Does the delivery of text affect your interpretation?

16 Mar

Yesterday, I spent the morning in the library researching new media and how it has affected our decisions about e-publishing. It was all very academic in its approach, taking into account convergence culture and post-modernism just to mention a few.

I wrote 1600 words in three hours whilst studying a huge pile of text books. I didn’t really have a direct path to follow. I was just tying it altogether, trying to create organised content in an area that is very rarely written about in a rapidly evolving industry.

I took a break and read through what I had written. Why was this industry evolving? Who was pushing the change towards eReaders and the e-publishing industry?

We know it is not the traditional publishers. Authors are adapting to (some even embracing) the change, but most still have some reluctance, still wanting to take the traditional route if offered. So is it the reader?

I think most people with an eReader, although finding positives, understand that it is a luxury, not a necessity, and not necessarily something that they would miss. Would they?

I have read through many reasons about why an eReader is a positive experience, most of which rely on external factors such as saving trees. So, where has this phenomenon come from?

My conclusion is that the only people who benefit from eReaders’ are those whom create and sell them, along with the content. This demographic is made up of predominantly Amazon and Apple.

However, I remain open-minded at this stage in my research; I may still have this completely wrong. Maybe you can help me out here. Do you have an eReader, what benefits do you see to owning one?

I understand the benefits for writers, and I won’t knock them, but for readers it is intriguing to understand what part of the experience you enjoy most. Does the delivery of content affect your experience?


7 Responses to “Does the delivery of text affect your interpretation?”

  1. Charlotte March 19, 2011 at 11:29 am #

    I think I disagree. I say ‘I think’ because I haven’t exactly devoted hours to the consideration of the topic. However, here are my reasons:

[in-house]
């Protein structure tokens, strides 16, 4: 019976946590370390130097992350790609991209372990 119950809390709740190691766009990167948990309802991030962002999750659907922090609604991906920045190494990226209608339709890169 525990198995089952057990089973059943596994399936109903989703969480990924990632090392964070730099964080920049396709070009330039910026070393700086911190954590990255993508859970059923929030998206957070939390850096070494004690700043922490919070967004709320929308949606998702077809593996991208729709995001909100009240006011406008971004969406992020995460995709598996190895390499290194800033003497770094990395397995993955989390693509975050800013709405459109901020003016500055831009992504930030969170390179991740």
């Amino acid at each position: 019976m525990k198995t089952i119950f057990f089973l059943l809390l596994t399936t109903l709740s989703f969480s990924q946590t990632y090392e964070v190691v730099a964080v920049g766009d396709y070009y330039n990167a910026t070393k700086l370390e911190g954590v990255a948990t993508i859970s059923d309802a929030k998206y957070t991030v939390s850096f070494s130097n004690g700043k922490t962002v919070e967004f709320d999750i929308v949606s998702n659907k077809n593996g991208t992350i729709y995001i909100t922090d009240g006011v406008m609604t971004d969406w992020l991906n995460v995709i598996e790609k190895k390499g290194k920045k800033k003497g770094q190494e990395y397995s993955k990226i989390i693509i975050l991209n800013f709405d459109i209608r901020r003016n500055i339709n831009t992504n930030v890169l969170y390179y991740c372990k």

I bought an e-reader a few months ago, purely as a reader. I didn’t yet know at the time how many waves e-readers were making in the publishing world, so my writer brain didn’t have a lot to do with the decision. My main reasons for buying one were as follows:

    1) Convenience. I travel quite often, and that’s likely to continue. I can’t bear to be away from home without sufficient reading material! As a reader, and purely as a reader, there’s nothing to beat the convenience of my Kindle when I’m away. Instead of filling my bags far too full with as many books as I can carry, I just take the Kindle and I have hundreds of books with me – including a whole library of my favourite, comfort books. It’s so fantastic I can’t believe it took me so long to buy one.

    2) I had heard that some agents and authors were moving to publishing books solely in digital form. I was also becoming aware of how many new magazines and periodicals were cropping up in digital format. As a reader, I want to be able to access whatever reading material takes my fancy. I didn’t want to be locked out of a lot of the content due to lack of equipment. This reason may tie in more with your argument, but it hinges on WHY agents and authors are doing this. Is it to create demand for literature in new formats, and to boost demand for e-readers? Or does it have a lot to do with the ease, speed and convenience of it as a form of publishing? The prospect of waiting a year to see your book on the shelves is daunting.

    • Ellie March 21, 2011 at 3:38 pm #

      Thanks for responding to this Charlotte. I have been thinking about what you have said since I saw your response. I wanted to chat more about this but i definitely think I need to create some surveys and get a wider opinion.

      I understand both of your points, but how do you feel about the experience? As in do you like the feel of books, the texture of the paper, or is it really not important. I think what im trying to ask is given the choice, which would you choose to read?

      • Charlotte March 21, 2011 at 7:18 pm #

        I do love the physical object of a printed book. The cover art, good quality paper and suchlike do make a difference – but usually only when I’m standing about holding it, admiring it and thinking about how nice it is. When actually reading I don’t even notice the difference when I’m deep in the story. The e-reader does have some advantages over a book, though, most notably in not requiring both hands to hold it and turn the pages. I find that comfy.

      • Ellie March 22, 2011 at 2:05 pm #

        And to think I never thought of that. Many times in bed I have snuggled down reading wishing i could bury my hands to keep them toasty. An eReader would definitely solve that!

  2. Jessica S March 17, 2011 at 12:25 am #

    I’m with you, Ellie. 🙂 I’m not sure what the appeal is either… Maybe it’s pushed by us (writers) subconsciously, because we like the convenience of self-publishing our masterpieces?

    • Ellie March 17, 2011 at 10:09 am #

      Yeah I am swaying towards the technology was created, and the rwiters created the need. The readers are just being swept away in the hype. I will have to create some surveys and stuff to get an overall opinion.

      • Jessica S March 17, 2011 at 10:11 pm #

        Hey, you can delete this comment. I just sent you like five e-mails. Did you get any of them?

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